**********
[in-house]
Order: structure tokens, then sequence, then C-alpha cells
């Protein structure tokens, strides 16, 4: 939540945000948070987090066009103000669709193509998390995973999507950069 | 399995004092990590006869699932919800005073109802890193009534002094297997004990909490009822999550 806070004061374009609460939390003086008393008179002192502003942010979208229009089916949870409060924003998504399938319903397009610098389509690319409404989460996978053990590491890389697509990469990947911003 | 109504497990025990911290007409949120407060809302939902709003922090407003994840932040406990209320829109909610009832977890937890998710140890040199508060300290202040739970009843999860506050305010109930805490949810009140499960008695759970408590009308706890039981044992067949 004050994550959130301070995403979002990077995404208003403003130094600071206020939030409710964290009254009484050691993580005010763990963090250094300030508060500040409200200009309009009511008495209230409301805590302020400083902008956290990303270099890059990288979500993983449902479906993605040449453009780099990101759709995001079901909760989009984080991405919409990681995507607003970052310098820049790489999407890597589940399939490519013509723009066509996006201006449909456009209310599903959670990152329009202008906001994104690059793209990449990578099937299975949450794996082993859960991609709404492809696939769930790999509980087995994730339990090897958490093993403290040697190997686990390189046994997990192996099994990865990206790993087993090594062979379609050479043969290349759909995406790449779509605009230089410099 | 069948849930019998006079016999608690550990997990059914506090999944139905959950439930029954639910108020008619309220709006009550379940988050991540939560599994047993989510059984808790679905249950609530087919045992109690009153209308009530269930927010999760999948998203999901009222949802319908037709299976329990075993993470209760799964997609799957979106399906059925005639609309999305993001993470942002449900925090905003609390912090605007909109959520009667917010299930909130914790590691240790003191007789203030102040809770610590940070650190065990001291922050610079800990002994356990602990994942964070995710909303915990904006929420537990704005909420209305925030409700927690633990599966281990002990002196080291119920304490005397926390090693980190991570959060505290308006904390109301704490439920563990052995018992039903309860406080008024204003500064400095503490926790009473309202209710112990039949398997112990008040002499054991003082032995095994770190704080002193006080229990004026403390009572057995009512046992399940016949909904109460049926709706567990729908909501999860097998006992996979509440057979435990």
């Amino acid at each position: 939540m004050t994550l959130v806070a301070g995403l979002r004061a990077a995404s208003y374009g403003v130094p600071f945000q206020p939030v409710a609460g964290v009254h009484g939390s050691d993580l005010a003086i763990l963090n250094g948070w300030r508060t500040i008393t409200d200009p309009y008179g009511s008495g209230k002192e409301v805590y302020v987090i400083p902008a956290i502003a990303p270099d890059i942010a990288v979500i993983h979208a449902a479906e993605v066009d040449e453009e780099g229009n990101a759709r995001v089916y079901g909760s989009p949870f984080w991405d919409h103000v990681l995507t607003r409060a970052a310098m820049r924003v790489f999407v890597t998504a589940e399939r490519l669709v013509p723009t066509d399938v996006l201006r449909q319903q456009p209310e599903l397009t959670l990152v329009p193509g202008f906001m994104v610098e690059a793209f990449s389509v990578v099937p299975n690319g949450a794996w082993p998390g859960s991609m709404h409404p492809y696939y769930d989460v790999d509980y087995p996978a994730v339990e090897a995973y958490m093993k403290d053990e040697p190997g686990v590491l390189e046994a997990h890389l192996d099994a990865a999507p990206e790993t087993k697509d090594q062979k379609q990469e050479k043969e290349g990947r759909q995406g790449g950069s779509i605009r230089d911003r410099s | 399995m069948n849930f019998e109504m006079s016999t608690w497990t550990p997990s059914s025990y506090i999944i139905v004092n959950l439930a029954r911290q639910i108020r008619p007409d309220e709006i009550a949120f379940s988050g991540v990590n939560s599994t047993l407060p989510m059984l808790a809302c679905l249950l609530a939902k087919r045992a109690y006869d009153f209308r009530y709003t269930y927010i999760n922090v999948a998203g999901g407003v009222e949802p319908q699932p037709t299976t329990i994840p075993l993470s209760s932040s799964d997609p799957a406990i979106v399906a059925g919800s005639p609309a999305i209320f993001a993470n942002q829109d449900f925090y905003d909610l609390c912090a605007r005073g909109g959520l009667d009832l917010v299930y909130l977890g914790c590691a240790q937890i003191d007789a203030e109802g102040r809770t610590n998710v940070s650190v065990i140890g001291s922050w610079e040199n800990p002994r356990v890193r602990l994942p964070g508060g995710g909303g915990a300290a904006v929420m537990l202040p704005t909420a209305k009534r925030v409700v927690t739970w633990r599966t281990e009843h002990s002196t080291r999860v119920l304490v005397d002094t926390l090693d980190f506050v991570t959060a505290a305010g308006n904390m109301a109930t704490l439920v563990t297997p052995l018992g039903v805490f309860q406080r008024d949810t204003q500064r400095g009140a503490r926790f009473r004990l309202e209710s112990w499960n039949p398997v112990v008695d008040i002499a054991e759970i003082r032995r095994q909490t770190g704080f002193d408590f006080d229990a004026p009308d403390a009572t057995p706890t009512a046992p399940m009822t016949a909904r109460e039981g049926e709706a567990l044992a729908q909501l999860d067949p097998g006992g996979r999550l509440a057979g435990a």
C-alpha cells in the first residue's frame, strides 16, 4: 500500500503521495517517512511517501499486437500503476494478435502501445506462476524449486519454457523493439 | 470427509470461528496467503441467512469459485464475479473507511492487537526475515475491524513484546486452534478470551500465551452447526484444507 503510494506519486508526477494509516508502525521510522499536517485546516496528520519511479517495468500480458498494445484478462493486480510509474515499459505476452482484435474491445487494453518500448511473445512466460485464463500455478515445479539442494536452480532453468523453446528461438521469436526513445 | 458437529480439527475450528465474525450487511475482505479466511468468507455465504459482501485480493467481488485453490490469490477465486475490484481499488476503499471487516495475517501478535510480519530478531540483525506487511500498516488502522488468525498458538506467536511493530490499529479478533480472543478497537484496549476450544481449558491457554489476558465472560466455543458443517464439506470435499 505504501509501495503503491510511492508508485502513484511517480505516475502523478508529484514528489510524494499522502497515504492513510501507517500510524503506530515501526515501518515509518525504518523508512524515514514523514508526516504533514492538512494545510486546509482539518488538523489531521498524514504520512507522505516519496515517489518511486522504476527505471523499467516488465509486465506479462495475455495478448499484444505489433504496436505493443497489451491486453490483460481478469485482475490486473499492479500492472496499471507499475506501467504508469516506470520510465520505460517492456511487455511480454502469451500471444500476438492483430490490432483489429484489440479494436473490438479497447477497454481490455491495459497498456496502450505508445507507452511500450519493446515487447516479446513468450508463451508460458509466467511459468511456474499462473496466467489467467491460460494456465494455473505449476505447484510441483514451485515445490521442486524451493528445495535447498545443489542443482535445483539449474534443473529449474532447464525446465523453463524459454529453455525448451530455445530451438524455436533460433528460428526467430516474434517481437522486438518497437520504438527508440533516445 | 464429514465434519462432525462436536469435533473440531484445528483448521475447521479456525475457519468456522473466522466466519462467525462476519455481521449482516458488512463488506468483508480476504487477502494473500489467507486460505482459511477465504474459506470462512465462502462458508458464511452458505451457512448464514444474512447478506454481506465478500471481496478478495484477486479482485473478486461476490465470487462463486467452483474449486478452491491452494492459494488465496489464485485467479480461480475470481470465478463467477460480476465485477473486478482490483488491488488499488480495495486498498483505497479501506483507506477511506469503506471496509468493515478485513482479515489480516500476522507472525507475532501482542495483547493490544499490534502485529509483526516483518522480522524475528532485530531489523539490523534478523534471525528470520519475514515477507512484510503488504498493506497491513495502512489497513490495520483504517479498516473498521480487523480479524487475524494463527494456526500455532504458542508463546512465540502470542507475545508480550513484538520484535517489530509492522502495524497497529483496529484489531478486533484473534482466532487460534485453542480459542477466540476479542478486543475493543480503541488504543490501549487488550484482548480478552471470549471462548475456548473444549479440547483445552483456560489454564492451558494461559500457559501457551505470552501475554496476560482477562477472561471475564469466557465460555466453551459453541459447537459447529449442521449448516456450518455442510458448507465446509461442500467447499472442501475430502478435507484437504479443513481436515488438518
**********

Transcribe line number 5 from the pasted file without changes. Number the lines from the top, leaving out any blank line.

C-alpha cells in the first residue's frame, strides 16, 4: 500500500503521495517517512511517501499486437500503476494478435502501445506462476524449486519454457523493439 | 470427509470461528496467503441467512469459485464475479473507511492487537526475515475491524513484546486452534478470551500465551452447526484444507 503510494506519486508526477494509516508502525521510522499536517485546516496528520519511479517495468500480458498494445484478462493486480510509474515499459505476452482484435474491445487494453518500448511473445512466460485464463500455478515445479539442494536452480532453468523453446528461438521469436526513445 | 458437529480439527475450528465474525450487511475482505479466511468468507455465504459482501485480493467481488485453490490469490477465486475490484481499488476503499471487516495475517501478535510480519530478531540483525506487511500498516488502522488468525498458538506467536511493530490499529479478533480472543478497537484496549476450544481449558491457554489476558465472560466455543458443517464439506470435499 505504501509501495503503491510511492508508485502513484511517480505516475502523478508529484514528489510524494499522502497515504492513510501507517500510524503506530515501526515501518515509518525504518523508512524515514514523514508526516504533514492538512494545510486546509482539518488538523489531521498524514504520512507522505516519496515517489518511486522504476527505471523499467516488465509486465506479462495475455495478448499484444505489433504496436505493443497489451491486453490483460481478469485482475490486473499492479500492472496499471507499475506501467504508469516506470520510465520505460517492456511487455511480454502469451500471444500476438492483430490490432483489429484489440479494436473490438479497447477497454481490455491495459497498456496502450505508445507507452511500450519493446515487447516479446513468450508463451508460458509466467511459468511456474499462473496466467489467467491460460494456465494455473505449476505447484510441483514451485515445490521442486524451493528445495535447498545443489542443482535445483539449474534443473529449474532447464525446465523453463524459454529453455525448451530455445530451438524455436533460433528460428526467430516474434517481437522486438518497437520504438527508440533516445 | 464429514465434519462432525462436536469435533473440531484445528483448521475447521479456525475457519468456522473466522466466519462467525462476519455481521449482516458488512463488506468483508480476504487477502494473500489467507486460505482459511477465504474459506470462512465462502462458508458464511452458505451457512448464514444474512447478506454481506465478500471481496478478495484477486479482485473478486461476490465470487462463486467452483474449486478452491491452494492459494488465496489464485485467479480461480475470481470465478463467477460480476465485477473486478482490483488491488488499488480495495486498498483505497479501506483507506477511506469503506471496509468493515478485513482479515489480516500476522507472525507475532501482542495483547493490544499490534502485529509483526516483518522480522524475528532485530531489523539490523534478523534471525528470520519475514515477507512484510503488504498493506497491513495502512489497513490495520483504517479498516473498521480487523480479524487475524494463527494456526500455532504458542508463546512465540502470542507475545508480550513484538520484535517489530509492522502495524497497529483496529484489531478486533484473534482466532487460534485453542480459542477466540476479542478486543475493543480503541488504543490501549487488550484482548480478552471470549471462548475456548473444549479440547483445552483456560489454564492451558494461559500457559501457551505470552501475554496476560482477562477472561471475564469466557465460555466453551459453541459447537459447529449442521449448516456450518455442510458448507465446509461442500467447499472442501475430502478435507484437504479443513481436515488438518